Prairie flowers

Drifts and masses are pleasing to the eye, and they attract pollinators to our landscapes. US Fish and Wildlife Service photo.

Natural areas provide a wealth of wisdom about garden design. While we may not have prairies in western Washington, the design principles apply to our local landscapes. We can learn similar principles from our local fields and forests.

There’s a nice essay on Houzz this week about what we can learn from prairies about designing our gardens and landscapes. Here’s a summary of the main points.

  1. It’s about the long view: spaces that extend our perception of nature and wildness.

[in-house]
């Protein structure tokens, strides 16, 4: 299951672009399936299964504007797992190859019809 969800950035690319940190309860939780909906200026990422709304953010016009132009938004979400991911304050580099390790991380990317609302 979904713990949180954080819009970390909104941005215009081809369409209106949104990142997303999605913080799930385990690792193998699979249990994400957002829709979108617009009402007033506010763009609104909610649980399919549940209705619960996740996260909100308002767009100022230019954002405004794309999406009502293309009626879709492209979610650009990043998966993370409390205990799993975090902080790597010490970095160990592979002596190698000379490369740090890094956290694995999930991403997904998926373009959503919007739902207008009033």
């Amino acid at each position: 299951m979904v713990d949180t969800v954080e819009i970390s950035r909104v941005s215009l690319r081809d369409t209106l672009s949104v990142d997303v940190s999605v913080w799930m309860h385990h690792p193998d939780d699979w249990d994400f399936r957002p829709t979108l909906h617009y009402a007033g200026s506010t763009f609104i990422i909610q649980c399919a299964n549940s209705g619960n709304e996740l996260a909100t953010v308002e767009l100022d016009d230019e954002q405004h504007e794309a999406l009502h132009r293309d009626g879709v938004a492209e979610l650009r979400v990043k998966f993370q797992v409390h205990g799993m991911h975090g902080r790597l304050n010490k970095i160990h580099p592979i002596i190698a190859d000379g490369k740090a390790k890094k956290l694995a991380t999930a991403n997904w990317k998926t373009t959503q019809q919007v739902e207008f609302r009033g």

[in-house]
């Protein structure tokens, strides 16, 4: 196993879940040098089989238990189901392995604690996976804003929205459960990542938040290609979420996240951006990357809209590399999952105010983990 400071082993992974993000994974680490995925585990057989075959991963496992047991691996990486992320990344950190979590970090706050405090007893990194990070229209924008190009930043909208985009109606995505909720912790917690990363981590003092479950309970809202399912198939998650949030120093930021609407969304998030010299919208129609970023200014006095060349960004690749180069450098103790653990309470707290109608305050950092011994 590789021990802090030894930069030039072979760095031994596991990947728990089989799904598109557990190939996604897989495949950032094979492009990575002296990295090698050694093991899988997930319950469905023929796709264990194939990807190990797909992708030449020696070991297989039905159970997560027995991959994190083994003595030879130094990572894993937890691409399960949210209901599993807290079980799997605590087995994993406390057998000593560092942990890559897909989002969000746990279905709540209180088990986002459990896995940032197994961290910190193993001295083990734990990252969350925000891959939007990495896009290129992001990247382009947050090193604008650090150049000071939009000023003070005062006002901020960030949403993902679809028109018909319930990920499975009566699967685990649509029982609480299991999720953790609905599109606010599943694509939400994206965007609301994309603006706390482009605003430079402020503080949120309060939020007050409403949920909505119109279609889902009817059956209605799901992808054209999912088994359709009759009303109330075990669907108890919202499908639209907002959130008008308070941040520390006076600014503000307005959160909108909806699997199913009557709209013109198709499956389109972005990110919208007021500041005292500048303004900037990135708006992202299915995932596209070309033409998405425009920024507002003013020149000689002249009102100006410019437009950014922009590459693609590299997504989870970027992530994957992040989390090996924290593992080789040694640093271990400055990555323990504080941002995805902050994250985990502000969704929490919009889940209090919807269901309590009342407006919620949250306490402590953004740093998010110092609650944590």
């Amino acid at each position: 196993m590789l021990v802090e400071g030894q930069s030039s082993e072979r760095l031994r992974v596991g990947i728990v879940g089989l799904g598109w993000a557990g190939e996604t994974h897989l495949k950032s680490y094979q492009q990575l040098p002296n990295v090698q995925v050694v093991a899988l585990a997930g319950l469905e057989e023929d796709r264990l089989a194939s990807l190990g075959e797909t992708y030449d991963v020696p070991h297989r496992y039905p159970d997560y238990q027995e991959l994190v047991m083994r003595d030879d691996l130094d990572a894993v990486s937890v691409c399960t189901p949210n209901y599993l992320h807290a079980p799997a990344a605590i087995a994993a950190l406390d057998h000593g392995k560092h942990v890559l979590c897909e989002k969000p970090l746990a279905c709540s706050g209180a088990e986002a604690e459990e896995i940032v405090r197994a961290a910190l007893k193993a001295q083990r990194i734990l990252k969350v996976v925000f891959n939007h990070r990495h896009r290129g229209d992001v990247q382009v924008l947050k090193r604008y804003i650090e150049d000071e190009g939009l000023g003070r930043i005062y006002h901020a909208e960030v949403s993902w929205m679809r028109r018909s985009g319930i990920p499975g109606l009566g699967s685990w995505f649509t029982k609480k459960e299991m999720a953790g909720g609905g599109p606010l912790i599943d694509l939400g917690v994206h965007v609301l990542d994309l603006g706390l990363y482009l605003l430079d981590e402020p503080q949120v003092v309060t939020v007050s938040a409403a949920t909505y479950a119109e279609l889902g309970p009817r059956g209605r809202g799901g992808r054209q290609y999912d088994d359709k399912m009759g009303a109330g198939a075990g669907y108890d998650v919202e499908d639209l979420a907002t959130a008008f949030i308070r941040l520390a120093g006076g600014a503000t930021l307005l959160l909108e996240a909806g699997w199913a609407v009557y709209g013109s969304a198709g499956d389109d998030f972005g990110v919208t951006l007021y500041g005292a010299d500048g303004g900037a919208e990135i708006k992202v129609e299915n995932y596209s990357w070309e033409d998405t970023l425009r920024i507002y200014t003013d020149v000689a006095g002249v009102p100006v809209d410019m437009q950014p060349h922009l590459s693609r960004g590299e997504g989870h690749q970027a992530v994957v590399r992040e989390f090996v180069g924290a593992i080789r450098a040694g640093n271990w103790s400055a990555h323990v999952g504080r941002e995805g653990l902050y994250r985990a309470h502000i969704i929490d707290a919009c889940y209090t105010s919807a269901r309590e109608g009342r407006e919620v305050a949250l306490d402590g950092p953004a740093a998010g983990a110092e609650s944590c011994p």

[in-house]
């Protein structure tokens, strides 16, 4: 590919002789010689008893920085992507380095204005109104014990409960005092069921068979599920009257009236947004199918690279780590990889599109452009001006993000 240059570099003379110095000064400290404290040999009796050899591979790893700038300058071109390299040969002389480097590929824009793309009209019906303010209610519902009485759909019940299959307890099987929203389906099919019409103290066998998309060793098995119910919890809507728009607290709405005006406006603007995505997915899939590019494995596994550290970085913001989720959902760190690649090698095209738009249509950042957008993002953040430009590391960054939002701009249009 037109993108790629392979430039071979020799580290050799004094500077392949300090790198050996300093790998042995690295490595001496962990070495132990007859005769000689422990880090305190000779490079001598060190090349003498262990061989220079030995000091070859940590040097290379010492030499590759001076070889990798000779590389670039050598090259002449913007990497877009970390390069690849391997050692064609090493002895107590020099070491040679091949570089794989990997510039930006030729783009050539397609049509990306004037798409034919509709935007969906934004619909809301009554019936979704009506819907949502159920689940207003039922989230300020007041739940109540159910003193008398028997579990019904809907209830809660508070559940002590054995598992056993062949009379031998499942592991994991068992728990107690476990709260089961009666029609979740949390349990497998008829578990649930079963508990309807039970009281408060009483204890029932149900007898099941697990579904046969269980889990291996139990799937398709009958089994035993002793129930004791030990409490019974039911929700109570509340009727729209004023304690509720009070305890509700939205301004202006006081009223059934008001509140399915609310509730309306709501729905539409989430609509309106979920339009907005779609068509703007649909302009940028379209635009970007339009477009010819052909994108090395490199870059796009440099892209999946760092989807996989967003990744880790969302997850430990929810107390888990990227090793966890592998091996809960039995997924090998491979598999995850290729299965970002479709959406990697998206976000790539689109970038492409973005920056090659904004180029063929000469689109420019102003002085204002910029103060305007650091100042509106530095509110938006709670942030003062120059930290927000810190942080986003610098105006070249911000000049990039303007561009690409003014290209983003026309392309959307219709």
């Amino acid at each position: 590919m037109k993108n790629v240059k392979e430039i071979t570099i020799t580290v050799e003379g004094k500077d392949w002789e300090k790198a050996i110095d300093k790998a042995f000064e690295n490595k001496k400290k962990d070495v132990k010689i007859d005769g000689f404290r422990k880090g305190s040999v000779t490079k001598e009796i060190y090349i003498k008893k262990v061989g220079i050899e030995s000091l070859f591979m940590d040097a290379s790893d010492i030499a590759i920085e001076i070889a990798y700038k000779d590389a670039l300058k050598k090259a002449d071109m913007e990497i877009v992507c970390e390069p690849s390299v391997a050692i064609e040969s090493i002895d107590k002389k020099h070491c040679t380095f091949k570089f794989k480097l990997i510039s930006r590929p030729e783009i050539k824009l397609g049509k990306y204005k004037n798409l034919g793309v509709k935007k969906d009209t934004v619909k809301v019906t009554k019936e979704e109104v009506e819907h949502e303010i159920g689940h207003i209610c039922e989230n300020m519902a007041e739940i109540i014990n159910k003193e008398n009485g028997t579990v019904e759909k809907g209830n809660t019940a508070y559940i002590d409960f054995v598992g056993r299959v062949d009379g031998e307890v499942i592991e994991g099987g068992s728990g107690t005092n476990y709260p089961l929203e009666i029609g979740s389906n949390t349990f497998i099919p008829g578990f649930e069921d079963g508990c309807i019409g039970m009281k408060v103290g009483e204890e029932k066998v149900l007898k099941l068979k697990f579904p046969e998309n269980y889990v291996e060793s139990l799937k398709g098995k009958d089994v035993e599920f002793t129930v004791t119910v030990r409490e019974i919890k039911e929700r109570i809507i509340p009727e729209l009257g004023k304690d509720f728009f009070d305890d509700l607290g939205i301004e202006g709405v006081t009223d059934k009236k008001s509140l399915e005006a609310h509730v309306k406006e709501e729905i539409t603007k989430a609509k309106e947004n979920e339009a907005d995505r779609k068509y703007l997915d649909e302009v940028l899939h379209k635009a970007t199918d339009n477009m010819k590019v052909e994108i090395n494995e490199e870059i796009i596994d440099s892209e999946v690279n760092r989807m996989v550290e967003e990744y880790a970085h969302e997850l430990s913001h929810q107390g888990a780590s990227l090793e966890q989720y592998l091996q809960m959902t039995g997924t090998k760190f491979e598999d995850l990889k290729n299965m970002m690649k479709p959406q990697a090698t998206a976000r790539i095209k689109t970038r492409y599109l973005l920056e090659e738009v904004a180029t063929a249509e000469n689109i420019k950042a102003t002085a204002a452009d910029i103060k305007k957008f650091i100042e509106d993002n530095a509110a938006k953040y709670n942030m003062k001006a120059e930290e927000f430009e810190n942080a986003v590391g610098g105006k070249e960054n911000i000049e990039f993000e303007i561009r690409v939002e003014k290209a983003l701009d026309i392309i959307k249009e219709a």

2. Plants can thrive growing on top of each other: think different plants for different seasons.
  3. Drifts and masses please the eye and pollinators. We like repetition, and a mass of flowering plants attracts pollinators to the garden.
  4. There’s a matrix at work that serves as a necessary backdrop.
  5. Space and time are constant, even as we perceive them as chaotic and unpredictable. Prairies teach us that patience leads to deeper meaning, insight and satisfaction in our gardens and in ourselves.

You can read the entire article here. And while you’re on Houzz, check out our design portfolio.

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